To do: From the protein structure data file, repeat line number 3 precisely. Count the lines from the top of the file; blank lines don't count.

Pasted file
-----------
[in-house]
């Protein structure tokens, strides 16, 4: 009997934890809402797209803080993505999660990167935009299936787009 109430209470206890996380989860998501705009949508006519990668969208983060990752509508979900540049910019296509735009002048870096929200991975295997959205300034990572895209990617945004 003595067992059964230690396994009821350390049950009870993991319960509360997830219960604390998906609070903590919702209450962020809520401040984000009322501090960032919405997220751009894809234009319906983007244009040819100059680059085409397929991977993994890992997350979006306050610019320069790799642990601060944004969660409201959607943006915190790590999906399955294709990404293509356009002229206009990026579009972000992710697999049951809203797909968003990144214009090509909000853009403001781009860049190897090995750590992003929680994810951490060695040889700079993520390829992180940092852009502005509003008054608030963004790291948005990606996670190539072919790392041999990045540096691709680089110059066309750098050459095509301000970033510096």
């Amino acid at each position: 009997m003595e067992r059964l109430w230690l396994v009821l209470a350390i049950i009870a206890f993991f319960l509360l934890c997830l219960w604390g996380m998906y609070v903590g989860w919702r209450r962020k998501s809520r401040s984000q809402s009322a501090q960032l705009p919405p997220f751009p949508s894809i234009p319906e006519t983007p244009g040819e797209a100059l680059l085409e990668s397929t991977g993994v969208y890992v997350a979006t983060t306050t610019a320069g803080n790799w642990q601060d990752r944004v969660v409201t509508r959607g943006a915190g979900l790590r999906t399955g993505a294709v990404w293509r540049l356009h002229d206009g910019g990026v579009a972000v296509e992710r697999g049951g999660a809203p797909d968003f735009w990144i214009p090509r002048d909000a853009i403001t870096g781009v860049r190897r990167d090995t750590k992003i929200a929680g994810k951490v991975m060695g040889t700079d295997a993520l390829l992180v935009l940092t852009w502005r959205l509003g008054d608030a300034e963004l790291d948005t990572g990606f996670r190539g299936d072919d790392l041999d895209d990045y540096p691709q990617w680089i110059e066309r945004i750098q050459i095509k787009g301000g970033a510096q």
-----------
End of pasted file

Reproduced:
């Amino acid at each position: 009997m003595e067992r059964l109430w230690l396994v009821l209470a350390i049950i009870a206890f993991f319960l509360l934890c997830l219960w604390g996380m998906y609070v903590g989860w919702r209450r962020k998501s809520r401040s984000q809402s009322a501090q960032l705009p919405p997220f751009p949508s894809i234009p319906e006519t983007p244009g040819e797209a100059l680059l085409e990668s397929t991977g993994v969208y890992v997350a979006t983060t306050t610019a320069g803080n790799w642990q601060d990752r944004v969660v409201t509508r959607g943006a915190g979900l790590r999906t399955g993505a294709v990404w293509r540049l356009h002229d206009g910019g990026v579009a972000v296509e992710r697999g049951g999660a809203p797909d968003f735009w990144i214009p090509r002048d909000a853009i403001t870096g781009v860049r190897r990167d090995t750590k992003i929200a929680g994810k951490v991975m060695g040889t700079d295997a993520l390829l992180v935009l940092t852009w502005r959205l509003g008054d608030a300034e963004l790291d948005t990572g990606f996670r190539g299936d072919d790392l041999d895209d990045y540096p691709q990617w680089i110059e066309r945004i750098q050459i095509k787009g301000g970033a510096q």